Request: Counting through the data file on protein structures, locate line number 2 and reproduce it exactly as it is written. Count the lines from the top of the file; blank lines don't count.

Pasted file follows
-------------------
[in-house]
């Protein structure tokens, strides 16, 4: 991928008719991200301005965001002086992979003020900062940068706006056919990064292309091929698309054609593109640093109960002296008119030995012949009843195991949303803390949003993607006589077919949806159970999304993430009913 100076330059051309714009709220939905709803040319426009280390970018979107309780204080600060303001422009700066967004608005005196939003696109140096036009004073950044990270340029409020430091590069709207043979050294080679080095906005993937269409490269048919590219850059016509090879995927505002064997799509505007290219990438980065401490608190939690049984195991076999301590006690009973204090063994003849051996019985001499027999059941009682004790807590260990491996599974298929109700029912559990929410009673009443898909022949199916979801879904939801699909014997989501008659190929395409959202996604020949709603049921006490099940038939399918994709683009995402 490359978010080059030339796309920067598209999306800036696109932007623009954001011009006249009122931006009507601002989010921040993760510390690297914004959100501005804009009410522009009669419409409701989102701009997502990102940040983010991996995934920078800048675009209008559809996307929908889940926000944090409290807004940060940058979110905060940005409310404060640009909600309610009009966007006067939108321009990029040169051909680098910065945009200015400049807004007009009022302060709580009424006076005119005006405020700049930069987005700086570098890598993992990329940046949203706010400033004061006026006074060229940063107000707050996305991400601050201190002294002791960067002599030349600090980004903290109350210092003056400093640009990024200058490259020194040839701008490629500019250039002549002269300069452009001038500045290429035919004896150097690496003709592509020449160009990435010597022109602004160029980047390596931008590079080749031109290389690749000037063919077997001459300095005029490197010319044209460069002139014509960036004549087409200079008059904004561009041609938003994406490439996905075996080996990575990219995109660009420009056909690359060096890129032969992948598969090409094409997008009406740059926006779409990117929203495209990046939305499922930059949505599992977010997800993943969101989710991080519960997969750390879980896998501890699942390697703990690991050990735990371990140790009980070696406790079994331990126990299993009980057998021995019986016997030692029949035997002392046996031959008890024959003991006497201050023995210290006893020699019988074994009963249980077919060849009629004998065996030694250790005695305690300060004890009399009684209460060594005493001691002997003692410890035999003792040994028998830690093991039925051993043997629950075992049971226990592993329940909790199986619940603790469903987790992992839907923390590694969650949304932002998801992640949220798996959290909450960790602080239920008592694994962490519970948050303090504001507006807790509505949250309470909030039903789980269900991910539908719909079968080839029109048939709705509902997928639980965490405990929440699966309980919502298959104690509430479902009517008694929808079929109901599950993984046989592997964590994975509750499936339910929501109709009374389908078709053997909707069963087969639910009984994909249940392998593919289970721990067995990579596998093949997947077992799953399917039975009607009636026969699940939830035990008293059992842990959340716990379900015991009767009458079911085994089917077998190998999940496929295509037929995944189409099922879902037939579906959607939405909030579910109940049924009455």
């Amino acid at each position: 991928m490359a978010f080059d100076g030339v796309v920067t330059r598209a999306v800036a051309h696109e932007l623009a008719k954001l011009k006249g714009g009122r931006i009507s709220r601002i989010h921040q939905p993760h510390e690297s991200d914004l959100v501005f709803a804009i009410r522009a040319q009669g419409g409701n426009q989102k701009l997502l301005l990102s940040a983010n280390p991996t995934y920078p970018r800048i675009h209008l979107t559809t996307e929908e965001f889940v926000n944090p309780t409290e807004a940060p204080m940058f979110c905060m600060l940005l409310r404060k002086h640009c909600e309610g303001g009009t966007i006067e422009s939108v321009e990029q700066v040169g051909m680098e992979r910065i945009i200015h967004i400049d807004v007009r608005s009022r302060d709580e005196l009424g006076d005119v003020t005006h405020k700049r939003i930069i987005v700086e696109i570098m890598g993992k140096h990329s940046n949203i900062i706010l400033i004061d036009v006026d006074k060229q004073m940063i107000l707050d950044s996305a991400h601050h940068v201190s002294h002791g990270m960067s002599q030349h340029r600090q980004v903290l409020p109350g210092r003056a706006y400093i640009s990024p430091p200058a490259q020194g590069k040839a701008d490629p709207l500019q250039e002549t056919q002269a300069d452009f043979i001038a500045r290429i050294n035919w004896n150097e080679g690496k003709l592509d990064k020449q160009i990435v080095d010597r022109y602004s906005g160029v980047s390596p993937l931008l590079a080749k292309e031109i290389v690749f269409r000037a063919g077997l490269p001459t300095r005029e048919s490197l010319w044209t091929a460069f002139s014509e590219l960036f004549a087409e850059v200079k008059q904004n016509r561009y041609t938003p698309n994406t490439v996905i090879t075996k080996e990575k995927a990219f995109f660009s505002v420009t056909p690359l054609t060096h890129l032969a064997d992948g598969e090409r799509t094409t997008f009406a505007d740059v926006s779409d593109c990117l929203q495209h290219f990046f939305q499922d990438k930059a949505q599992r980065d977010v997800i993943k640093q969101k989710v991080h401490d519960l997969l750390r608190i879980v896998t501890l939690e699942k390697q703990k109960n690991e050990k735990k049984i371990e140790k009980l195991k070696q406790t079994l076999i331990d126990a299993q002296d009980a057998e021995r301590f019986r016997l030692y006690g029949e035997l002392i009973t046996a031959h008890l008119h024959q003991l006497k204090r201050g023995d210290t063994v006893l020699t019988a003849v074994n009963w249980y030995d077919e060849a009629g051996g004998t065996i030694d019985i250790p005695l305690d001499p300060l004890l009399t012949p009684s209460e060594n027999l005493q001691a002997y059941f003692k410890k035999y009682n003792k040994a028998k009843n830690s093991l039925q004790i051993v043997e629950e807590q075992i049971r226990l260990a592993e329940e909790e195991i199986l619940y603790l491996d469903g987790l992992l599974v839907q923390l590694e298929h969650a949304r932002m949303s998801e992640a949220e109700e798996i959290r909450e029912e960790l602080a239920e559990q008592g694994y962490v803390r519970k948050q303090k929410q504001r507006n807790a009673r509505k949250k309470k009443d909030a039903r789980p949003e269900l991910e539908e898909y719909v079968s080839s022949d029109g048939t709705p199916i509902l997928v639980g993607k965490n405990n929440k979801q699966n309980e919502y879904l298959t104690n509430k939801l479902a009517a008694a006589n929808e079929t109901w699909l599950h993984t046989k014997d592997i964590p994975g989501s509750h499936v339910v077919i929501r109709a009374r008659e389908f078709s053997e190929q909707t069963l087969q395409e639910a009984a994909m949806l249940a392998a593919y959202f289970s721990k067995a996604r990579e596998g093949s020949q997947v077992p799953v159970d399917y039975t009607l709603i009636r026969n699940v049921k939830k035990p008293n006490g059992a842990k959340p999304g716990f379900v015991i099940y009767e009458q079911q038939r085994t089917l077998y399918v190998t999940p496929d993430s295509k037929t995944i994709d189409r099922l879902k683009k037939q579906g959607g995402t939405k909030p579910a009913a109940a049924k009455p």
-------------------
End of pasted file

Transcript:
């Protein structure tokens, strides 16, 4: 991928008719991200301005965001002086992979003020900062940068706006056919990064292309091929698309054609593109640093109960002296008119030995012949009843195991949303803390949003993607006589077919949806159970999304993430009913 100076330059051309714009709220939905709803040319426009280390970018979107309780204080600060303001422009700066967004608005005196939003696109140096036009004073950044990270340029409020430091590069709207043979050294080679080095906005993937269409490269048919590219850059016509090879995927505002064997799509505007290219990438980065401490608190939690049984195991076999301590006690009973204090063994003849051996019985001499027999059941009682004790807590260990491996599974298929109700029912559990929410009673009443898909022949199916979801879904939801699909014997989501008659190929395409959202996604020949709603049921006490099940038939399918994709683009995402 490359978010080059030339796309920067598209999306800036696109932007623009954001011009006249009122931006009507601002989010921040993760510390690297914004959100501005804009009410522009009669419409409701989102701009997502990102940040983010991996995934920078800048675009209008559809996307929908889940926000944090409290807004940060940058979110905060940005409310404060640009909600309610009009966007006067939108321009990029040169051909680098910065945009200015400049807004007009009022302060709580009424006076005119005006405020700049930069987005700086570098890598993992990329940046949203706010400033004061006026006074060229940063107000707050996305991400601050201190002294002791960067002599030349600090980004903290109350210092003056400093640009990024200058490259020194040839701008490629500019250039002549002269300069452009001038500045290429035919004896150097690496003709592509020449160009990435010597022109602004160029980047390596931008590079080749031109290389690749000037063919077997001459300095005029490197010319044209460069002139014509960036004549087409200079008059904004561009041609938003994406490439996905075996080996990575990219995109660009420009056909690359060096890129032969992948598969090409094409997008009406740059926006779409990117929203495209990046939305499922930059949505599992977010997800993943969101989710991080519960997969750390879980896998501890699942390697703990690991050990735990371990140790009980070696406790079994331990126990299993009980057998021995019986016997030692029949035997002392046996031959008890024959003991006497201050023995210290006893020699019988074994009963249980077919060849009629004998065996030694250790005695305690300060004890009399009684209460060594005493001691002997003692410890035999003792040994028998830690093991039925051993043997629950075992049971226990592993329940909790199986619940603790469903987790992992839907923390590694969650949304932002998801992640949220798996959290909450960790602080239920008592694994962490519970948050303090504001507006807790509505949250309470909030039903789980269900991910539908719909079968080839029109048939709705509902997928639980965490405990929440699966309980919502298959104690509430479902009517008694929808079929109901599950993984046989592997964590994975509750499936339910929501109709009374389908078709053997909707069963087969639910009984994909249940392998593919289970721990067995990579596998093949997947077992799953399917039975009607009636026969699940939830035990008293059992842990959340716990379900015991009767009458079911085994089917077998190998999940496929295509037929995944189409099922879902037939579906959607939405909030579910109940049924009455």